“This progress from one of the poorest countries of Europe to one of the most prosperous has not been an accident. It’s based on this idea that when there are so few of us—only 5.5 million people—everyone has to live up to their full potential,” he said. “When people are afraid, they focus on short-term selfish solutions,” Laitio said. “They also start looking for scapegoats….Our society is fundamentally dependent on people being able to trust the kindness of strangers.”

Tommi Laitio,  Helsinki’s executive director for culture and leisure, believes in libraries. Specifically, he believes that libraries are the key to cultivating citizens who – armed with knowledge – can face down the anxieties of the modern world with kindness, wisdom and collective spirit. Speaking at the CityLab DC Conference last month, he reflected on the recently opened Oodi Library: a landmark project, developed through a 10 year public consultation, ‘built to serve as kind of citizenship factory, a space for residents to learn about the world, the city and each other.’ 

Where other nations meet chaos with empty spending commitments, political disarray or committed denial, the Finns have embraced knowledge and inclusiveness as its balm. In its first month alone, Oodi’s sweeping, light filled space welcomed 420,000 Helsinki residents – two thirds of the population – and is now considered one of the most diverse places in the city.

In the world at large, citizenship is now more frequently treated as a political asset than an attribute. 

The 1990’s saw the institution – the legal tie between an individual and a state – transition from a monogamy to multiplicity. As it has revolutionised, so too has the nature of relationship it denotes. Today, for the most privileged, citizenship is a strategy of global and economic mobility. Tens of millions of people hold citizenship in more than one country. And as the singular national bond has eroded, as a recent study observed, ‘state membership is being redefined from exclusive and territorial to overlapping and portable… with far reaching implications for globalisation, economic inequality and national identity.’

‘Overlapping’ and ‘portable’ identities are the natural condition of a globalised world. But where does it leave citizenship: not as a tax or travel hack, but as a spirit of belonging, duty and reciprocity? What does it mean to be ‘good citizens’ when identity is no longer clear-cut and cultural expectations are no longer engrained?

In the UK, where austerity has culled over 300 libraries in the last four years, we have forgotten the meaning of citizenship. Our conflicted reality sees adopted citizens painstakingly schooled in myriad national details that very few native Britons would claim to know and British values hanging in every school that very few native Britons – including most candidates in the last General Election – could name. As the decades have eroded explicit and implicit community ties, and the behaviours they encouraged, leaders have grappled to fill the cavity – from David Cameron’ Big Society to The New Citizenship Project, which hopes to resurrect citizenship as an antidote to our consumer culture.  

But as Finland reminds us, civic spirit is not a project of one four year term or a brash manifesto promise. It’s a steady commitment to collective enlightenment, enacted through symbols of learning, kept free and open to all.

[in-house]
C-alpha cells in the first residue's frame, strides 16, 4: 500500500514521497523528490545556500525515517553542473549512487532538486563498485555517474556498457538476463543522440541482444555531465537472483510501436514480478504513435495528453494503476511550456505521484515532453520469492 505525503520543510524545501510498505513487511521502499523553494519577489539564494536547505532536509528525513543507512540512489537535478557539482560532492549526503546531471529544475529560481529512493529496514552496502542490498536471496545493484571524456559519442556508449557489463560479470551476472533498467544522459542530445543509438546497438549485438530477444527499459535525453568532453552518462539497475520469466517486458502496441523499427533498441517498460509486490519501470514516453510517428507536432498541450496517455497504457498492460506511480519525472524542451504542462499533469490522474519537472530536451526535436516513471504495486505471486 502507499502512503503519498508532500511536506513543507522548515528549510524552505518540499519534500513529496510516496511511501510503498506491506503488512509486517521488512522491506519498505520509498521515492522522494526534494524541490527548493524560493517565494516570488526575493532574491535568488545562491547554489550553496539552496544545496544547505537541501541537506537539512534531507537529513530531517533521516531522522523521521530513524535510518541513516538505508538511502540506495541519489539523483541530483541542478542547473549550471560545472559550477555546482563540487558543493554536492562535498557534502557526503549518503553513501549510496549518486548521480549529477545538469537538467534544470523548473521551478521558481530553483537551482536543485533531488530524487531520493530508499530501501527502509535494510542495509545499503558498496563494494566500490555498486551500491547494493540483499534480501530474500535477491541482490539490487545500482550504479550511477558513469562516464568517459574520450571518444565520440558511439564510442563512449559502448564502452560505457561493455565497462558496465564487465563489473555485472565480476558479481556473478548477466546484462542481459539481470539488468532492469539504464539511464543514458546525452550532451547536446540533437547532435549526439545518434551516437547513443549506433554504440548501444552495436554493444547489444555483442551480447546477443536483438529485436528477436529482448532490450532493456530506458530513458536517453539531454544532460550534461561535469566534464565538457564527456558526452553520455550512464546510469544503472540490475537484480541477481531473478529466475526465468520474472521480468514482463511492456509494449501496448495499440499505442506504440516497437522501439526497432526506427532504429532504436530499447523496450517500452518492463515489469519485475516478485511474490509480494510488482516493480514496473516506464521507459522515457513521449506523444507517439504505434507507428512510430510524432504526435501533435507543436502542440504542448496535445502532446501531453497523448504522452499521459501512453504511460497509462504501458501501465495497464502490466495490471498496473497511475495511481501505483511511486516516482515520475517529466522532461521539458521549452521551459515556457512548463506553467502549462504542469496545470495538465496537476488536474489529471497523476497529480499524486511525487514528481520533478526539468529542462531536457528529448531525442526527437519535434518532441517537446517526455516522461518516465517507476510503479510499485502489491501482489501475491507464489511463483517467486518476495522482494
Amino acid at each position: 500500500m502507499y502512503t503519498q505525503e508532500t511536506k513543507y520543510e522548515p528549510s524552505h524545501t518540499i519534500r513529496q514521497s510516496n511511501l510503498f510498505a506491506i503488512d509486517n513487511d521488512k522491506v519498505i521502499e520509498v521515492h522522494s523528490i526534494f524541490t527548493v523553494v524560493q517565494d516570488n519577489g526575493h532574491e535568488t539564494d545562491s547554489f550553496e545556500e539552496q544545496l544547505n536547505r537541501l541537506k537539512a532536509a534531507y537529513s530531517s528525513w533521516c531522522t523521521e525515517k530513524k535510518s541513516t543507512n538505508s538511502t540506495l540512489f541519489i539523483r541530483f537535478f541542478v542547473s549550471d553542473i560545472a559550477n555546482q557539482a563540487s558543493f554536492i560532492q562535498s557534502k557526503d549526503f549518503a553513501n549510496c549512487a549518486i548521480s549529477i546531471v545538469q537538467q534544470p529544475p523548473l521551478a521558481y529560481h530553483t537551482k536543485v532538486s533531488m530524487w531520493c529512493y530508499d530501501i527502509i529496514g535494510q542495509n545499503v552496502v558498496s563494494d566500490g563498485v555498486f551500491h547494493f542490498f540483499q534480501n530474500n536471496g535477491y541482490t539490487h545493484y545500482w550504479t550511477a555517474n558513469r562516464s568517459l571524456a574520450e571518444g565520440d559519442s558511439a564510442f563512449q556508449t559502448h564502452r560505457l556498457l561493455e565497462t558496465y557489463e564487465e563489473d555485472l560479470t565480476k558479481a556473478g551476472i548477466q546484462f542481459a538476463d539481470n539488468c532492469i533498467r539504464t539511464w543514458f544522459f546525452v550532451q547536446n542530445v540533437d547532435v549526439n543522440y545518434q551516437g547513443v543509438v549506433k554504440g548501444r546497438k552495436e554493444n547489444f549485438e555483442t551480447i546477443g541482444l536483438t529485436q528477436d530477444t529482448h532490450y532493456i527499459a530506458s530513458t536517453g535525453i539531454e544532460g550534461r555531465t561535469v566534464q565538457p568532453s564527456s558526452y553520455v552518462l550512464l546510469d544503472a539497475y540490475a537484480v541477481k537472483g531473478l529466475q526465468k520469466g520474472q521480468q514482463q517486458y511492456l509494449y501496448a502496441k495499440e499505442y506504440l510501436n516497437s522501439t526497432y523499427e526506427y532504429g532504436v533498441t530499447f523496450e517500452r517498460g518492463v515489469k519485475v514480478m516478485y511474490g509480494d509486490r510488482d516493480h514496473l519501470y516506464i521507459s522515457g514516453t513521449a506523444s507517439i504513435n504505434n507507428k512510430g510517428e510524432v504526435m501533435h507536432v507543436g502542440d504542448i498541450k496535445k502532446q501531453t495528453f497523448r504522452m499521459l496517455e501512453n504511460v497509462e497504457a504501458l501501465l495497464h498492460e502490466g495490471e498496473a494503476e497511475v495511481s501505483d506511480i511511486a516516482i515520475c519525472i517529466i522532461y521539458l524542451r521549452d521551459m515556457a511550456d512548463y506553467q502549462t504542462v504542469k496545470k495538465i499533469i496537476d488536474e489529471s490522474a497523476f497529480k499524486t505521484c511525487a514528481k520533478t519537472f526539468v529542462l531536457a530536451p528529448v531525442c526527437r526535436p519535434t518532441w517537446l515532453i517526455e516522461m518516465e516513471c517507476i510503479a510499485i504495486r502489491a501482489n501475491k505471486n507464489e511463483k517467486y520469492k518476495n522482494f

‘As Hannah Arendt wrote in her 1951 book The Origins of Totalitarianism, “The ideal subject of totalitarian rule is not the convinced Nazi or the convinced communist, but people for whom the distinction between fact and fiction (ie the reality of experience) and the distinction between true and false (ie the standards of thought) no longer exist.”’

Truth is a precious thing. Not simply my truth or yours; my subjective testimony pitched against another’s. To find equilibrium, we rely on a sense of objective truth and those who represent it:  people who seek the facts of the day from the most informed, unbiased and expert sources, represent them honestly, and act upon them in the interests of the greater good.

Historians of truth will tell us that we are now in the era of ‘truth decay’: in the eye of a storm which has been building for a century, devastating one system of Truth after another – God, King and Country, Good and Bad, Right and Wrong, Communism, Socialism, Capitalism – as it worked its way through the years.  As we discern how it came to be that we can no longer tell what we know, it occurs to us that the the 20th Century’s biggest legacy is not its extraordinary technological leaps or the guts it ripped from generations or the multilateral institutions it birthed. It is the destruction of Fact, and the rise of a new world order: one where all truths are partial, all voices are credible, and all experience is valid. This has allowed a fairer discourse to take place – but it also created a world ripe for exploitation.  

Many leaders today have no truck with truth. Donald Trump lies so prolifically and frenetically it is almost impossible to track, though early estimates from the Washington Post found his first year in office to have peddled 2,140 false claims. But this project has been underway for some time. Bill Clinton, testifying about the Lewinsky affair, said the truth “depends on what the meaning of the word ‘is’ is”. Indeed, the modern political playbook comes straight from the 1960’s ‘Tobacco Strategy’ of pedalled doubt, contradiction and misdirection (‘“Doubt is our product,” read an infamous memo  by a 1969 tobacco industry executive, “since it is the best means of competing with the ‘body of fact’ that exists in the minds of the general public.”).